In March 2017, there were changes in Google’s algorithm that greatly affected PBNs as a ranking strategy.

When I was running Diggity Links (now Rank Club), we would test every single domain before adding it to our network.

If a domain’s link caused a positive ranking increase when linking to a test domain, it was added to the network.  Otherwise it went in the trash.

Then, all of a sudden, PBN test success rates dropped down to disturbing levels.

Depending on the type of domain (expired vs backorder/dropcatch vs auction) pass rates got as low as 20% while, at the same time, as many as 50% of domains were toxic.

Yes, they would actually hurt whatever they linked to.

It was quite shocking but an interesting problem to solve, nonetheless.

What had Google changed?  And how could we turn this around in our favor?

My R&D director Rob Rok (also now at Rank Club) and I sat down and designed 11 test experiments involving over 300 PBNs.

This is what we found.

You’re about to learn the exact filters and factors we found that increased the pass rate and power of our PBNs.

How we Test

slide from the affiliate lab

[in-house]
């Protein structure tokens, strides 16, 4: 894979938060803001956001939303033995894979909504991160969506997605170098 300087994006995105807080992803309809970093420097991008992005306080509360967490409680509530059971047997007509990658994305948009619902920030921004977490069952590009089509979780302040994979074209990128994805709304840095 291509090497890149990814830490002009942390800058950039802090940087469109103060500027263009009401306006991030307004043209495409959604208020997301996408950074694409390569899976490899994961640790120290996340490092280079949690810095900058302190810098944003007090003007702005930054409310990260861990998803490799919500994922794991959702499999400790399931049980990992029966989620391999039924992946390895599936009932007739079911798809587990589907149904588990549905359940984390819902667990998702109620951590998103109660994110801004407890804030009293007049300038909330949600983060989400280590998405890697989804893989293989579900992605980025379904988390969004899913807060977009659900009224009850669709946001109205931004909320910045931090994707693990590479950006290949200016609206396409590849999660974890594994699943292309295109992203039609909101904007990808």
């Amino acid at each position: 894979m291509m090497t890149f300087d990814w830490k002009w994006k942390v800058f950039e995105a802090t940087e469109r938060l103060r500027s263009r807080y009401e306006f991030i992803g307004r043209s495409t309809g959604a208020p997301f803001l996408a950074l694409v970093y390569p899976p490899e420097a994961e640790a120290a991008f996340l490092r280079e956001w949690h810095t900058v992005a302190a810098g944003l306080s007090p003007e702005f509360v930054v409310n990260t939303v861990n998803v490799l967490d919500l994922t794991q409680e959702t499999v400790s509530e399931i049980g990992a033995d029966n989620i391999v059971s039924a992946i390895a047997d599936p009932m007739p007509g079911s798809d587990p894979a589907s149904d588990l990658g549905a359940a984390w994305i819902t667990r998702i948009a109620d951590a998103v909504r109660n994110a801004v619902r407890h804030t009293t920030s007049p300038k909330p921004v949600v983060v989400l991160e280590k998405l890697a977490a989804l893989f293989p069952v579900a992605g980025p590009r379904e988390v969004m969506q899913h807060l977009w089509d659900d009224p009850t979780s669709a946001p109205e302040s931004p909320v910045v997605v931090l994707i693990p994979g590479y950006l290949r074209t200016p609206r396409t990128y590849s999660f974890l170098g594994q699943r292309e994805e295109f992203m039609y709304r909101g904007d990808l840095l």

Borrowed from

Our test methodology is very straight forward.

It all boils down to the testcases we select which will be the target URLs which we’re going to send our test links to.

We find target URLs with the following qualities:

  • Haven’t had links in years
  • They rank on page 2-4 for some non-competitive keyword
  • They have no links at all, or have never had a target anchor text sent

A good example would be a URL ranking for “garth brooks tickets nashville 2015”.

When you select testcases like this, you remove two important factors that can easily botch your test environment:

  • Optimization: If you over-optimize with the wrong anchor text, then you won’t get a good result whether or not the PBN is good or bad.
  • External Variables: If the target URL is getting links from elsewhere, how do you know if it was your domain that caused a shift in rankings?

All that remains to be tested is: is the domain toxic or not?

You can read more about our testing plan here.

Here’s some examples of passing results (link was placed on the date in the black box):


Neutral results:


Toxic results:


The Baseline

I mentioned before that PBN pass rates suddenly were terrible.

Just how terrible?


Depending on the domain type, there would be different pass rates, flat and toxic rates.

But the impact was written on the wall.

The current way we were doing things was inefficient.  Auction domains (which had the best pass rates) didn’t even have a 50% chance of being an asset.

It was time to hit the lab.

Now that we had the baseline numbers (our control group), we needed to test various theories and see if we could beat those numbers.